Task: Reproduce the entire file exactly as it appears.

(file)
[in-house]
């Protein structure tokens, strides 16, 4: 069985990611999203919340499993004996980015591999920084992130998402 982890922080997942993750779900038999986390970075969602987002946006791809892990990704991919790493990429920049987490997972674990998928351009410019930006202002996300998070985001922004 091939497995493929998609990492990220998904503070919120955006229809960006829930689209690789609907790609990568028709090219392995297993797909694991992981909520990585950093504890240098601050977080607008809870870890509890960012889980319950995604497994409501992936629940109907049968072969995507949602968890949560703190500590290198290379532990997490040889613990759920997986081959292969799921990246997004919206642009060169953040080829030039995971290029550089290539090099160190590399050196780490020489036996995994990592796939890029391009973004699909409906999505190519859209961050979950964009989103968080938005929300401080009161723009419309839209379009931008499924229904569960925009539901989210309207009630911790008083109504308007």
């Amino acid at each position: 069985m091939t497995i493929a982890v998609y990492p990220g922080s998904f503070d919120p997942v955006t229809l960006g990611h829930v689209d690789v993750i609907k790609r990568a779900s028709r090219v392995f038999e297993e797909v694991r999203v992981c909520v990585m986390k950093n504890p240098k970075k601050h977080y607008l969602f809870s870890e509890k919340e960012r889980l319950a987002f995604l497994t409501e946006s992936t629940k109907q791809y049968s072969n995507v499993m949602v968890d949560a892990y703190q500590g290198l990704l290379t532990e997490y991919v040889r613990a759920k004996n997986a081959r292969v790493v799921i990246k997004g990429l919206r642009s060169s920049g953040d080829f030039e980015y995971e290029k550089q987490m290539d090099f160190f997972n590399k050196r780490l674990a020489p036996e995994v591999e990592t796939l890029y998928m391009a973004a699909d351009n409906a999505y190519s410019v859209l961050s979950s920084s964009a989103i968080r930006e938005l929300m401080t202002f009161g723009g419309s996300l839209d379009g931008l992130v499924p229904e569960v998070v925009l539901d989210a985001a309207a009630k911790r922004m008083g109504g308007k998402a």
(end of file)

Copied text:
[in-house]
């Protein structure tokens, strides 16, 4: 069985990611999203919340499993004996980015591999920084992130998402 982890922080997942993750779900038999986390970075969602987002946006791809892990990704991919790493990429920049987490997972674990998928351009410019930006202002996300998070985001922004 091939497995493929998609990492990220998904503070919120955006229809960006829930689209690789609907790609990568028709090219392995297993797909694991992981909520990585950093504890240098601050977080607008809870870890509890960012889980319950995604497994409501992936629940109907049968072969995507949602968890949560703190500590290198290379532990997490040889613990759920997986081959292969799921990246997004919206642009060169953040080829030039995971290029550089290539090099160190590399050196780490020489036996995994990592796939890029391009973004699909409906999505190519859209961050979950964009989103968080938005929300401080009161723009419309839209379009931008499924229904569960925009539901989210309207009630911790008083109504308007």
């Amino acid at each position: 069985m091939t497995i493929a982890v998609y990492p990220g922080s998904f503070d919120p997942v955006t229809l960006g990611h829930v689209d690789v993750i609907k790609r990568a779900s028709r090219v392995f038999e297993e797909v694991r999203v992981c909520v990585m986390k950093n504890p240098k970075k601050h977080y607008l969602f809870s870890e509890k919340e960012r889980l319950a987002f995604l497994t409501e946006s992936t629940k109907q791809y049968s072969n995507v499993m949602v968890d949560a892990y703190q500590g290198l990704l290379t532990e997490y991919v040889r613990a759920k004996n997986a081959r292969v790493v799921i990246k997004g990429l919206r642009s060169s920049g953040d080829f030039e980015y995971e290029k550089q987490m290539d090099f160190f997972n590399k050196r780490l674990a020489p036996e995994v591999e990592t796939l890029y998928m391009a973004a699909d351009n409906a999505y190519s410019v859209l961050s979950s920084s964009a989103i968080r930006e938005l929300m401080t202002f009161g723009g419309s996300l839209d379009g931008l992130v499924p229904e569960v998070v925009l539901d989210a985001a309207a009630k911790r922004m008083g109504g308007k998402a």